The British poultry sector is thriving, with eggs forming a staple part of modern diets. Recent years have seen more people buying eggs because they are affordable, versatile and healthy as part of a balanced diet. With a growing population, a home-grown source of food is absolutely crucial for the nation and it is vital that farmers are able to continue producing the safe, affordable food that the public expect and value.
We've pulled together some frequently asked questions and useful things for you to know all about British eggs.
Did you know...
- An egg containing two yolks is called a double yolker. These tend to come from younger hens whose hormone system has not fully developed.
- The colour of the egg shell is dependent on the breed of hen.
- An egg will sink in water if it is fresh.
Source: British Egg Industry Council
There are 39 million commercial laying hens in the UK.
How often a chicken lays an egg depends on the breed of chicken, their age and the time of year. A healthy young hen bred for egg-laying can lay almost one egg a day. On average, 11 billion eggs are laid by hens in the UK each year, making the UK 86% self-sufficient in egg production.
We eat over 12 billion eggs in the UK every year – if these were placed all in a line they would go round the world 17 times. It is estimated that per consumer, we eat 200 eggs each per year.
Eggs are a natural source of high quality protein, vitamins and minerals, and are one of nature’s most nutrient-dense foods. They are a good source of sodium, potassium, calcium, magnesium, chloride, zinc and copper.
The UK egg industry is worth over £1 billion to the UK economy and provides 13,000 jobs.
Source: British Egg Industry Council
The health and welfare of their birds is a farmers’ number one priority. They are in barns which are carefully monitored so that they don’t get too hot or too cold as well as having access to fresh food and water. 90% of British producers adhere to the Lion Code and 58% of laying hens are kept to RSPCA Assurance standards. All remaining producers must meet the DEFRA code of practice for laying hens as a minimum. Such assurance schemes all include robust production standards to ensure traceability and good agricultural practice covering food safety, protection from pollution, and animal health and welfare.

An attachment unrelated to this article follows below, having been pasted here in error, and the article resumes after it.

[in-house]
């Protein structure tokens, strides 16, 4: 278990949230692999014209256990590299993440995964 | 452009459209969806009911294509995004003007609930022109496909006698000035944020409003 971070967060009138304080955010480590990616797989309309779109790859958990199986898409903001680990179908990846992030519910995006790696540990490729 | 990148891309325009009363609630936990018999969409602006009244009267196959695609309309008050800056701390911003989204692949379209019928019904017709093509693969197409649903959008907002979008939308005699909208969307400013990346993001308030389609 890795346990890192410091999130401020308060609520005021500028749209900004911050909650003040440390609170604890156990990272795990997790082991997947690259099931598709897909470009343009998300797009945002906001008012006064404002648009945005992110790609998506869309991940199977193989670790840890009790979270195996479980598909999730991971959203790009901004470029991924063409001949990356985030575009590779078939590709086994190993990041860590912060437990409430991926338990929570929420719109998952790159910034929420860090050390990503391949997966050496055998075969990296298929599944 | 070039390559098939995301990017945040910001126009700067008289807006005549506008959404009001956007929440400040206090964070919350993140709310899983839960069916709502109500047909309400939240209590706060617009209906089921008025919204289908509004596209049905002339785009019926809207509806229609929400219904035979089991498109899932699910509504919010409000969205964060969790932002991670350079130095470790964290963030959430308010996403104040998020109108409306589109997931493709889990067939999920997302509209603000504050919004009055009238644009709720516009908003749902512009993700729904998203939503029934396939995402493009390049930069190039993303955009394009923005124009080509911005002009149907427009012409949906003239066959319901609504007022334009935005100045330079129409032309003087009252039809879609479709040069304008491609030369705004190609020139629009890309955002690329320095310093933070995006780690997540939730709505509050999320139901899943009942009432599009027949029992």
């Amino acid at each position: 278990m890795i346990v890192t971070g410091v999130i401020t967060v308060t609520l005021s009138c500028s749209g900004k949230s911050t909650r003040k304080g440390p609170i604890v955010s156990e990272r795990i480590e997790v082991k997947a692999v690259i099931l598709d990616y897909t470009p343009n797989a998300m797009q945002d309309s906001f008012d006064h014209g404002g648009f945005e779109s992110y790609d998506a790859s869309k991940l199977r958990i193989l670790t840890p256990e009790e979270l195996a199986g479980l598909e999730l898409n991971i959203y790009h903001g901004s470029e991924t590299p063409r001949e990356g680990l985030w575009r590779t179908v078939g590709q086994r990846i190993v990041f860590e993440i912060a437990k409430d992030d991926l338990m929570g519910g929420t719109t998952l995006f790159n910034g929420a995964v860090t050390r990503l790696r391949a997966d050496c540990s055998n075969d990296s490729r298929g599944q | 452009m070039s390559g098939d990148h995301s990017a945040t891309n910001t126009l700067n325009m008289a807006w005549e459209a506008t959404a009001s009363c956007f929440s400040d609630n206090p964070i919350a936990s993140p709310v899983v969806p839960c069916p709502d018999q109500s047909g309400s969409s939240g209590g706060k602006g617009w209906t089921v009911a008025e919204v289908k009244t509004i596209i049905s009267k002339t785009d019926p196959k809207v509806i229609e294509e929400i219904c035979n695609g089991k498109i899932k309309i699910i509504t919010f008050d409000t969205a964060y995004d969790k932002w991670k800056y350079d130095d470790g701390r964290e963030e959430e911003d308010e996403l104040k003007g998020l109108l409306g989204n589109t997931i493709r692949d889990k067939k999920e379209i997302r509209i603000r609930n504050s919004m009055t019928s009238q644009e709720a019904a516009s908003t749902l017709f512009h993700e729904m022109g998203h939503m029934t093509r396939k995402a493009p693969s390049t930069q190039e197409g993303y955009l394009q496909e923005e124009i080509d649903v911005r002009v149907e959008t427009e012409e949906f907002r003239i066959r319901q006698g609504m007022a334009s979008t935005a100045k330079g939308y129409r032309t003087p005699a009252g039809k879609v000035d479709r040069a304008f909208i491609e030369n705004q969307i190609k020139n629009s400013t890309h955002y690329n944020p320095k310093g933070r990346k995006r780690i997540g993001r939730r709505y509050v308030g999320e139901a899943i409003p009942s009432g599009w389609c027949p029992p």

How a hen is housed depends on the choice of the farmer. There are four main ways that eggs are produced.
Free range: For eggs to be termed free-range a hen must have continuous daytime access to the outdoors, as well as nest boxes, adequate perches and floor space. Free ranging systems also often embrace other features including tree and hedge planting on range to encourage the hens roaming behaviour. All free-range hens come into the barn at night to protect them from predators. The litter on the barn floor, which makes up at least 33% of the area, is used for the hens to perform their natural behaviours such as scratching and dust bathing.
Organic: Hens producing organic eggs are raised to free range standards and are also fed an organically produced diet and ranged on organic land. Compared to free range there would be fewer birds in the same space for organic birds, this is known as a lower stocking density.
Barn: A barn system allows hens to move freely around the barn without access to the outdoors. The litter on the barn floor, which makes up at least 33% of the area, is used for the hens to perform their natural behaviours such as scratching and dust bathing. The barn also includes nest boxes for the hens to lay their eggs in. Water and feeding troughs are raised so that the specially formulated feed is not scattered, and electric lighting is provided to give an optimum day length throughout the year.